Although Ardour has been 64-bit compatible since it was first written, it has had a limitation in that the maximum position on its timeline was limited by using a 32bit value for this purpose. At 48kHz, this limited the timeline to about 12hrs. In Ardour 3.0, all positions are stored in 64 bit values, meaning that there is essentially no meaningful limit to the length of the timeline. If you want to record a multi-day festival and put it all in one session, Ardour 3.0 will go there with you.
Ardour 3.0 splits preferences into two sections:
- Settings that should logically apply to all sessions, because they are based on user workflow or system configuration
- Settings that are per session, because they depend or reflect session content or design
Many other DAWs have added a "session overview" element to the GUIs in recent versions, allowing you to see the entire session at some level of detail, regardless of what part of it is visible in the main editor/arrange window. Ardour 3.0 now has such a view, thanks to the efforts of Carl Hetherington, and it can be used to both get an idea of which part of the session you're currently working on, to scroll (horizontally and vertically) around the session, and to zoom in and out.
Rhythm Ferret, Ardour's counterpart to ProTools "Beat Detective", already supported transient and note onset detection in Ardour 2.X, and allowed you to split regions based on those detected features. But in Ardour 3.0, you can now do much more powerful drum and related editing because:
- detected feature "marks" can be manually moved or removed
- you can now snap the region segments to the grid
- Region menu contains "Add transient" to manually add transients at the edit point (best to use playhead as edit point)
Although it was entirely possible to control sends in Ardour 2.X, the process of doing so was a bit cumbersome. In Ardour 3, we've done three notable things to make using sends a breeze.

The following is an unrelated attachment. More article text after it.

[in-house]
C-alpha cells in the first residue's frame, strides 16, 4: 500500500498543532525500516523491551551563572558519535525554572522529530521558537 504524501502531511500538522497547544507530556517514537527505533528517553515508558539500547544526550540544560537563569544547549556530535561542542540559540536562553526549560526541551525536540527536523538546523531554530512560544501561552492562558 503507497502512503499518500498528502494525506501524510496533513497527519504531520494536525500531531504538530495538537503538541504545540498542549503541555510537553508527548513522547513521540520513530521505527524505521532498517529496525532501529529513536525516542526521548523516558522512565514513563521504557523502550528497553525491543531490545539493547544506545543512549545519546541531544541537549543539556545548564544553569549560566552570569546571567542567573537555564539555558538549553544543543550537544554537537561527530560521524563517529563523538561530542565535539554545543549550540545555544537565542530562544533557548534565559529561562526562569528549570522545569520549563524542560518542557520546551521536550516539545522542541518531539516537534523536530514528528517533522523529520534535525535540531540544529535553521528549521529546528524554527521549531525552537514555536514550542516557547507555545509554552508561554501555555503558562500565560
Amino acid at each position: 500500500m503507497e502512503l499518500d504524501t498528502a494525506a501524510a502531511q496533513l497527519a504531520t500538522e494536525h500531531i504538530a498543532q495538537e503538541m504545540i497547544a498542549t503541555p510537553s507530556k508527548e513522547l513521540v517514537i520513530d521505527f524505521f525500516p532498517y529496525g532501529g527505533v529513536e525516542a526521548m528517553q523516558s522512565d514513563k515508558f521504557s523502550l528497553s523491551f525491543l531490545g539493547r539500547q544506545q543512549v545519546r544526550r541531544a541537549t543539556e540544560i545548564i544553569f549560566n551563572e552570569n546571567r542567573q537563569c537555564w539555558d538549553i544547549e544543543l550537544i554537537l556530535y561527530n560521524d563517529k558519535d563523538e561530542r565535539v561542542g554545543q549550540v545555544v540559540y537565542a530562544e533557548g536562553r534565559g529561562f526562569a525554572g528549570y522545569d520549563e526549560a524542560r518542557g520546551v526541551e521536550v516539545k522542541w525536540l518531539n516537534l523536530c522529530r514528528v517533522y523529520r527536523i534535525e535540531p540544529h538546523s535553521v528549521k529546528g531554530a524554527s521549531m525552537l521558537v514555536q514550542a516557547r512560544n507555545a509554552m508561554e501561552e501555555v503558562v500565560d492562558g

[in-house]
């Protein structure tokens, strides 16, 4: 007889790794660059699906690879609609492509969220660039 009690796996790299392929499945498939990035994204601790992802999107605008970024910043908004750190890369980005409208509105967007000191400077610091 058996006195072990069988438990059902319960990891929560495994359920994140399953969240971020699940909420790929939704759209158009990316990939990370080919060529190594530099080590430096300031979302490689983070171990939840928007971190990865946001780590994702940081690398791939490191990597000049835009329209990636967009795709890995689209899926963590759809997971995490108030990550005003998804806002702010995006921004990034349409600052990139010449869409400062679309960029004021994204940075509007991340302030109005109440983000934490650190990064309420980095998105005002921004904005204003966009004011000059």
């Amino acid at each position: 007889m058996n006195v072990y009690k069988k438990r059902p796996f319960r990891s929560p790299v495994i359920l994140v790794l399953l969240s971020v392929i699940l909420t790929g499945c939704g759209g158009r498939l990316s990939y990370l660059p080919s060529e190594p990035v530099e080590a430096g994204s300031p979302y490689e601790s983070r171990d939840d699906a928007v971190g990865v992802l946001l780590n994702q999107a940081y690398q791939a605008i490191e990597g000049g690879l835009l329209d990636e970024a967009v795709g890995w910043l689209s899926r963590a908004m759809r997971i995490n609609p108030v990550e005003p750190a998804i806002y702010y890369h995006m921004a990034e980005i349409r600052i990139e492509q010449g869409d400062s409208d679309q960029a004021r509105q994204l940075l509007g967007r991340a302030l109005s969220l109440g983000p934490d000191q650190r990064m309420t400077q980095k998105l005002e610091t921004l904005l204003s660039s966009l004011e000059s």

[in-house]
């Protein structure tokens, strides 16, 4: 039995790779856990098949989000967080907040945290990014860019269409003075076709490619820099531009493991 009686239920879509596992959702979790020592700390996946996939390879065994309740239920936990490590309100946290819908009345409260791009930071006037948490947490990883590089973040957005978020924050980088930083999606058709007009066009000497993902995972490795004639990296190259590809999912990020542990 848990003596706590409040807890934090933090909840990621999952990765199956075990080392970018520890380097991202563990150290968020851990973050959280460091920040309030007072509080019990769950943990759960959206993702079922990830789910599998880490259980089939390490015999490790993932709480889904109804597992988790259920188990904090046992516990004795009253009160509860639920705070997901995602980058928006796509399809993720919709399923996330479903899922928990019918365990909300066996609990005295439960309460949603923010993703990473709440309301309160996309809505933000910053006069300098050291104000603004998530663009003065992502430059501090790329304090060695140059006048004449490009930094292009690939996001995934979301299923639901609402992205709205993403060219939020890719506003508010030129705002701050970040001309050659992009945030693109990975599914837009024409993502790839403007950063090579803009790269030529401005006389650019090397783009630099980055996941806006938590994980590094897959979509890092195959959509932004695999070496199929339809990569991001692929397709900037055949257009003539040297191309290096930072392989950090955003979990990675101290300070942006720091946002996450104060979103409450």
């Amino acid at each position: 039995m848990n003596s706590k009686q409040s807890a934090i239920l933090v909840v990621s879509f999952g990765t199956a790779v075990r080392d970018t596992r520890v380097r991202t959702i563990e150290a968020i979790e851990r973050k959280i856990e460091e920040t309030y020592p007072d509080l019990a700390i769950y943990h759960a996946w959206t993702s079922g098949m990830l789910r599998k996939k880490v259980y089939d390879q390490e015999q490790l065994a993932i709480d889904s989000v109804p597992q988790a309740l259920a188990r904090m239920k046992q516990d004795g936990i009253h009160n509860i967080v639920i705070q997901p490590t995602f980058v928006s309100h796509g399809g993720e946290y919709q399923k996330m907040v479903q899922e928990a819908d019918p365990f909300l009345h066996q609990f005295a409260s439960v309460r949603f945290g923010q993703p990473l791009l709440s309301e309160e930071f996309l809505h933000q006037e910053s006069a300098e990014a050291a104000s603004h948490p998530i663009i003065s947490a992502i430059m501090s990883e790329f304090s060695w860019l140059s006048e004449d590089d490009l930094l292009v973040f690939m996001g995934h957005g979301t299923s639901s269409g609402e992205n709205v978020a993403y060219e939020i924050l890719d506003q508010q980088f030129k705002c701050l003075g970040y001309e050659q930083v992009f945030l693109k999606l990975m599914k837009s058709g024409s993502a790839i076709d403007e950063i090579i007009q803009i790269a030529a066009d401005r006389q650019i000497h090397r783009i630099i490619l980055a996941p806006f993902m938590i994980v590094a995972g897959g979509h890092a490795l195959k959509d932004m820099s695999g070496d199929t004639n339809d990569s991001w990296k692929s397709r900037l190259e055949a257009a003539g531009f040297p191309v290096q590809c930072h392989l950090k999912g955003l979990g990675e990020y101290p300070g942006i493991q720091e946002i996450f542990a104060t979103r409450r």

Inline send level controls in the redirect list
This can be seen in this image of the new redirect list, which includes a send level control inline. It is controllable in exactly the same way as other faders in Ardour (including being MIDI-learnable if you wish).
In existing versions of Ardour there are two "redirect lists" - places where you can add plugins, sends and returns to the signal flow (we call them "redirects" because they all "redirect" the signal flow from what it would otherwise be). Ardour 2.X shows one before/above the fader and one after/below it.
For many years, Ardour has allowed you to save the current state of a session (basically, all settings but without any actual content) for use as a template to be used when creating a new session.
Ardour has always included edit and mix groups, similar to those found in ProTools (and elsewhere). In release 3.0, we have unified and extended the basic ideas of grouping into a more flexible system.
Rather than use separate edit/mix groups, 3.0 now features groups whose properties are entirely configurable by the user. These properties can be seen in the edit dialog and the group tab of the editor window behind it:
One of Ardour's unique features is its use of an external routing system (JACK) to handle all signal routing within the program. This is incredibly flexible because it allows anything to be connected to anything else in completely arbitrary ways. However, in sessions involving the use of many sends, the resulting visible connection situation in JACK can get rather complex, and its easy to become confused about what is connected to what.
Two new features in Ardour 3.0 help to improve this situation: explicit aux busses, and internal aux sends.
Ardour has long had the option to use a "Control Outs" bus, but this design was never very well thought out, nor really adequate for professional use. In Ardour 3.0, we have added a new "Monitor Section" that is modelled on the similarly-named component of many large-format mixing consoles. This provides an additional output pathway for use in situations where the main outs of Ardour do not connect to the monitors used for mixing, and also offers many useful features for this type of configuration: